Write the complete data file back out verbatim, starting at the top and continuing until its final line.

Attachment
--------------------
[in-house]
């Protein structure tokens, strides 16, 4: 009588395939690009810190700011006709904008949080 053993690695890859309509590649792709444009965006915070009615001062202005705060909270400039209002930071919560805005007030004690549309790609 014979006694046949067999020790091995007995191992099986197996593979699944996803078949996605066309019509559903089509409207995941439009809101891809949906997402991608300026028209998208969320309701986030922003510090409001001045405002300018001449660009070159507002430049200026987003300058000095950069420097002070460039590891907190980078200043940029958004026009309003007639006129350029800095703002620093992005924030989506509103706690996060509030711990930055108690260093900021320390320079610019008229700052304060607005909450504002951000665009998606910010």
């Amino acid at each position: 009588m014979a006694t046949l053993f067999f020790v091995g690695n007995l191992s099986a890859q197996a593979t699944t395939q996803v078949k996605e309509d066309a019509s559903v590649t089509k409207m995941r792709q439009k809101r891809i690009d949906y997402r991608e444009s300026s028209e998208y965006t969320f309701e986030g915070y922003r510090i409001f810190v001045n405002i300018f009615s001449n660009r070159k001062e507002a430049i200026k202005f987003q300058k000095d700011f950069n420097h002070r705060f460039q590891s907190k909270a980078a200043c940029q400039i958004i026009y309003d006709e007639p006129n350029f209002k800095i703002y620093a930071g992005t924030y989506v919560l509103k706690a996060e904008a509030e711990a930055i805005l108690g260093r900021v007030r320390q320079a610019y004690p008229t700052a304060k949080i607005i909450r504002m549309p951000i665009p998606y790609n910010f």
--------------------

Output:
[in-house]
């Protein structure tokens, strides 16, 4: 009588395939690009810190700011006709904008949080 053993690695890859309509590649792709444009965006915070009615001062202005705060909270400039209002930071919560805005007030004690549309790609 014979006694046949067999020790091995007995191992099986197996593979699944996803078949996605066309019509559903089509409207995941439009809101891809949906997402991608300026028209998208969320309701986030922003510090409001001045405002300018001449660009070159507002430049200026987003300058000095950069420097002070460039590891907190980078200043940029958004026009309003007639006129350029800095703002620093992005924030989506509103706690996060509030711990930055108690260093900021320390320079610019008229700052304060607005909450504002951000665009998606910010």
């Amino acid at each position: 009588m014979a006694t046949l053993f067999f020790v091995g690695n007995l191992s099986a890859q197996a593979t699944t395939q996803v078949k996605e309509d066309a019509s559903v590649t089509k409207m995941r792709q439009k809101r891809i690009d949906y997402r991608e444009s300026s028209e998208y965006t969320f309701e986030g915070y922003r510090i409001f810190v001045n405002i300018f009615s001449n660009r070159k001062e507002a430049i200026k202005f987003q300058k000095d700011f950069n420097h002070r705060f460039q590891s907190k909270a980078a200043c940029q400039i958004i026009y309003d006709e007639p006129n350029f209002k800095i703002y620093a930071g992005t924030y989506v919560l509103k706690a996060e904008a509030e711990a930055i805005l108690g260093r900021v007030r320390q320079a610019y004690p008229t700052a304060k949080i607005i909450r504002m549309p951000i665009p998606y790609n910010f």